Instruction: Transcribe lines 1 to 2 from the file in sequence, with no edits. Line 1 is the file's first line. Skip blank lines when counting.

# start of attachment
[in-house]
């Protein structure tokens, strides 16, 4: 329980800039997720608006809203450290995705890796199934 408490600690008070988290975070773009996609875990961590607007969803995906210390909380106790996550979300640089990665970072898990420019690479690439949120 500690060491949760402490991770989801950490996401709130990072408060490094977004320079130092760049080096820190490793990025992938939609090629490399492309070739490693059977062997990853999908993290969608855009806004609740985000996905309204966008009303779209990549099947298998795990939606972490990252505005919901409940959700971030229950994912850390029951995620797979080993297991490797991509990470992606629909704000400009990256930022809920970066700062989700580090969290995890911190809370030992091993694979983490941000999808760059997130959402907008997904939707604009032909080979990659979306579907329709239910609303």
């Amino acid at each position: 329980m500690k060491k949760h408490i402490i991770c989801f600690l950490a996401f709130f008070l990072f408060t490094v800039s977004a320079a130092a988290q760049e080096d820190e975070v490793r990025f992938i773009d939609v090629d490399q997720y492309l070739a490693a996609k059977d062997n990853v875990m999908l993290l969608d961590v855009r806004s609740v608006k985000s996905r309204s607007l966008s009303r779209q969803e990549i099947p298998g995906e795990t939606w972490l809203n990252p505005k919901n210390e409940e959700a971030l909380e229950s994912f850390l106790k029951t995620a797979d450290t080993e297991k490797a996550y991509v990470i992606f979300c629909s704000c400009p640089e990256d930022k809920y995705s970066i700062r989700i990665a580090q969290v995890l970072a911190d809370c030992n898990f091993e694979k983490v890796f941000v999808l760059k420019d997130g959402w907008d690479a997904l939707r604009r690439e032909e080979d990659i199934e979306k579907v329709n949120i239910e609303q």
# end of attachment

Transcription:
[in-house]
């Protein structure tokens, strides 16, 4: 329980800039997720608006809203450290995705890796199934 408490600690008070988290975070773009996609875990961590607007969803995906210390909380106790996550979300640089990665970072898990420019690479690439949120 500690060491949760402490991770989801950490996401709130990072408060490094977004320079130092760049080096820190490793990025992938939609090629490399492309070739490693059977062997990853999908993290969608855009806004609740985000996905309204966008009303779209990549099947298998795990939606972490990252505005919901409940959700971030229950994912850390029951995620797979080993297991490797991509990470992606629909704000400009990256930022809920970066700062989700580090969290995890911190809370030992091993694979983490941000999808760059997130959402907008997904939707604009032909080979990659979306579907329709239910609303």